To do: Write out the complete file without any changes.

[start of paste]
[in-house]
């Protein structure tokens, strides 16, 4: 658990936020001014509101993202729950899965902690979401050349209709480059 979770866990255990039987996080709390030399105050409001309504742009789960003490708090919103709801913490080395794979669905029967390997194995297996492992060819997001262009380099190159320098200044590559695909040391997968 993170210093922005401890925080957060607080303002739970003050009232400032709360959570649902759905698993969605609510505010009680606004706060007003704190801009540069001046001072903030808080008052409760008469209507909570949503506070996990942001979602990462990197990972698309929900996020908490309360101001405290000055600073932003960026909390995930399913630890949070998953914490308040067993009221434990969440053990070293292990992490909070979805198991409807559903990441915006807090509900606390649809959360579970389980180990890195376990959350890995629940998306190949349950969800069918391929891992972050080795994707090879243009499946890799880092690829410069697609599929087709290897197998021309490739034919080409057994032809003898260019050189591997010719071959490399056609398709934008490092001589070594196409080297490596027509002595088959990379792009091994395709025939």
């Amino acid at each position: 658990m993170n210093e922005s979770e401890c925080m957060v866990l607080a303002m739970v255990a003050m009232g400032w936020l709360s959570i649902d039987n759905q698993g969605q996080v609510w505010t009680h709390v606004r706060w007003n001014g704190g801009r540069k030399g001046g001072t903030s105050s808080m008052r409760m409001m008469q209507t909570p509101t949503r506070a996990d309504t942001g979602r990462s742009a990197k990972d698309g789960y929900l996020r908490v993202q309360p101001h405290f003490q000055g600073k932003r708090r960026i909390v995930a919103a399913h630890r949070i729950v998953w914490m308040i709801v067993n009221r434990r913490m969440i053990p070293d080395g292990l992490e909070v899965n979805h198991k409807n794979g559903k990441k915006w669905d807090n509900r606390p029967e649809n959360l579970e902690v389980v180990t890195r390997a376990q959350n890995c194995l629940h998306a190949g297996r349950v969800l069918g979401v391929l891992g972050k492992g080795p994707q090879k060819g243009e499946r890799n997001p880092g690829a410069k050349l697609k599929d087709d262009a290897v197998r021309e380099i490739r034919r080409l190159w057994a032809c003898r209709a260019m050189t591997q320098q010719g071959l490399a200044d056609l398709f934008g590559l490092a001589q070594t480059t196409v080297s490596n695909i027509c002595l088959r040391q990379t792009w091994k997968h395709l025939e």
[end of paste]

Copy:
[in-house]
């Protein structure tokens, strides 16, 4: 658990936020001014509101993202729950899965902690979401050349209709480059 979770866990255990039987996080709390030399105050409001309504742009789960003490708090919103709801913490080395794979669905029967390997194995297996492992060819997001262009380099190159320098200044590559695909040391997968 993170210093922005401890925080957060607080303002739970003050009232400032709360959570649902759905698993969605609510505010009680606004706060007003704190801009540069001046001072903030808080008052409760008469209507909570949503506070996990942001979602990462990197990972698309929900996020908490309360101001405290000055600073932003960026909390995930399913630890949070998953914490308040067993009221434990969440053990070293292990992490909070979805198991409807559903990441915006807090509900606390649809959360579970389980180990890195376990959350890995629940998306190949349950969800069918391929891992972050080795994707090879243009499946890799880092690829410069697609599929087709290897197998021309490739034919080409057994032809003898260019050189591997010719071959490399056609398709934008490092001589070594196409080297490596027509002595088959990379792009091994395709025939």
């Amino acid at each position: 658990m993170n210093e922005s979770e401890c925080m957060v866990l607080a303002m739970v255990a003050m009232g400032w936020l709360s959570i649902d039987n759905q698993g969605q996080v609510w505010t009680h709390v606004r706060w007003n001014g704190g801009r540069k030399g001046g001072t903030s105050s808080m008052r409760m409001m008469q209507t909570p509101t949503r506070a996990d309504t942001g979602r990462s742009a990197k990972d698309g789960y929900l996020r908490v993202q309360p101001h405290f003490q000055g600073k932003r708090r960026i909390v995930a919103a399913h630890r949070i729950v998953w914490m308040i709801v067993n009221r434990r913490m969440i053990p070293d080395g292990l992490e909070v899965n979805h198991k409807n794979g559903k990441k915006w669905d807090n509900r606390p029967e649809n959360l579970e902690v389980v180990t890195r390997a376990q959350n890995c194995l629940h998306a190949g297996r349950v969800l069918g979401v391929l891992g972050k492992g080795p994707q090879k060819g243009e499946r890799n997001p880092g690829a410069k050349l697609k599929d087709d262009a290897v197998r021309e380099i490739r034919r080409l190159w057994a032809c003898r209709a260019m050189t591997q320098q010719g071959l490399a200044d056609l398709f934008g590559l490092a001589q070594t480059t196409v080297s490596n695909i027509c002595l088959r040391q990379t792009w091994k997968h395709l025939e």